Alysa Salzberg

Alysa Salzberg
Location
Paris, France
Birthday
December 31
Title
Writer, copy editor, translator, travel planner. Head servant to my cat.
Company
www.alysasalzberg.com
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A reader, a writer, a fingernail biter, a cat person, a traveller, a cookie inhaler, an immigrant, a dreamer. …And now, self-employed! If you like my blog and if you're looking for sparkling writing, painstaking proofreading, nimble French-English translation, or personalized travel planning, feel free to check out www.alysasalzberg.com.

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AUGUST 24, 2010 7:39PM

A Picture I Wish I'd Taken

Rate: 9 Flag

Today, while walking home from work, I passed the Hôtel de Ville, Paris’ beautiful city hall.

It was decorated with banners of the French flag and the Croix de Lorraine, symbol of the Resistance.  In front of the Hôtel de Ville, was a stage, a big screen, and rows and rows of chairs.  AV guys were fiddling with projectors and sound matters. All this was in preparation for the commemoration of the Liberation of Paris, whose 56th anniversary is tomorrow.

As I was walking by the fenced-off seating area, I noticed a small crowd of elderly people.  The women had their hair neatly up in chignons and the like, as most older women do, here.  Everyone’s clothes looked like they were from another time.  The women wore print dresses that could have come right out of a 1940’s boutique.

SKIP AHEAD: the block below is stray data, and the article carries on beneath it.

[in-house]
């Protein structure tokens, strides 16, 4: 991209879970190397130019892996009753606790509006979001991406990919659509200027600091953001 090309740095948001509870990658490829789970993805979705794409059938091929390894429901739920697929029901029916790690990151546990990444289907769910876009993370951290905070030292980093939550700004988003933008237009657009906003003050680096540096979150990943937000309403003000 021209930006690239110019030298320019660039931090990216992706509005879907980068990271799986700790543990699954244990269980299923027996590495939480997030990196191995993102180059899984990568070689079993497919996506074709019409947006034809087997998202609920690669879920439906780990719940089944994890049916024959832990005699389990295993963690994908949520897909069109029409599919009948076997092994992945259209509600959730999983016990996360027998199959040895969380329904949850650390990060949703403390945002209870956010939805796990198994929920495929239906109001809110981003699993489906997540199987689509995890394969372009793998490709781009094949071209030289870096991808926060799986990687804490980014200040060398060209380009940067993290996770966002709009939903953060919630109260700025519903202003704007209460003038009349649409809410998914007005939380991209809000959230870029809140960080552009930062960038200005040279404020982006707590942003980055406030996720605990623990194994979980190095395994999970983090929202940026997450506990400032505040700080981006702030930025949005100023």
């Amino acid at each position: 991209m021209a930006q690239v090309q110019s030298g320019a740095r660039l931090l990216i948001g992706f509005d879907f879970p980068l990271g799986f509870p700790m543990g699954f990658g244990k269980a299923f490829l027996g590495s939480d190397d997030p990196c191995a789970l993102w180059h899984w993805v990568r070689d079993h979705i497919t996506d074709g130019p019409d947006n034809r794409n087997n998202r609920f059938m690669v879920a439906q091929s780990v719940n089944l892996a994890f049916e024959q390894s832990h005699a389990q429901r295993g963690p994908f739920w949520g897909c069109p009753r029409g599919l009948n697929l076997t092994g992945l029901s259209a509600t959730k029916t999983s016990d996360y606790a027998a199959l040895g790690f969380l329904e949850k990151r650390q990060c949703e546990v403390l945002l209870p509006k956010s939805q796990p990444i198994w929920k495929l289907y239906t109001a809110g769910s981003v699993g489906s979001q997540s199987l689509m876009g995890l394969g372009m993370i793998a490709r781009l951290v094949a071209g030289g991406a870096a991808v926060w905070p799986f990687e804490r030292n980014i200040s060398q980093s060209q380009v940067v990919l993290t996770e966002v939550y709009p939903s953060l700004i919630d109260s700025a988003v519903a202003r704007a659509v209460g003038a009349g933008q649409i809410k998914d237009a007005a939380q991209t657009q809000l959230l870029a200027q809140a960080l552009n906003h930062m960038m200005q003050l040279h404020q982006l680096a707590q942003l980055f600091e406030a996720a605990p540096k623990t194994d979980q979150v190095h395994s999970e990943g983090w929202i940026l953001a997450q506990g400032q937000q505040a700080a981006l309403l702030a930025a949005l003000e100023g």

These men and women fixed the distant stage, where images of different key players in the Liberation were being projected. Some of them held tightly to the metal barriers that had been put up.  A few of them had their heads bowed as though in prayer.

It was an image that I think will stay in my mind forever.  I wish I’d had a camera, so that I could have shared it with others. 

I know that tomorrow’s ceremony, for all its well-deserved pomp, won’t really say half as much as those people, dressed as they might have been dressed that day fifty-six years ago, and seemingly just as full of gratitude and hope.

The sun shone down on us occasionally from the fleeting grey clouds, and I turned to admire my surroundings. This is why I walk home: beautiful Hausmannian buildings, the nearby towers of Notre-Dame, the Seine sparkling back the sunlight. 

I thought of how my boyfriend’s grandfather and other ancestors had been a part of that day, soldiers in the 2e DB (Division Blindé) struggling to recover their city.  I thought of my own two grandfathers in the War, one by then at home recovering from irreparable intestinal damage due to his time in a P.O.W. camp, the other still fighting for his life in Auschwitz.  I thought of their blood in me, and how they’d survived and in this way continued to survive, as I walked in total freedom beside the Place de l’Hôtel de Ville.  I thought of myself, American, half-Jewish, twice the Nazi enemy, and how lucky I was to be in this free and beautiful city, in a new century.  I thought of how lucky we all were to be there.

 

 

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war, history, world war ii, france

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Layer upon layer of description. What a great post!
Every time I used to walk down Rue des Rosiers when I lived in Paris, I felt the very same things. We are but single thread of an enormous ball of twine that needs to be unravelled and remembered. More often than not.
christ, a post on history, hm? dontcha know we Americans
dont give a damn or have the time to care?
lucky to get three comments...

sorry...angry....that as the last of these relics die off
as my dad, a fairly small player in the liberation,
did...we honor WAR instead of people. WAR is now always noble.
but war's celebration
(especiallyw/ the fate of the world hanging on it)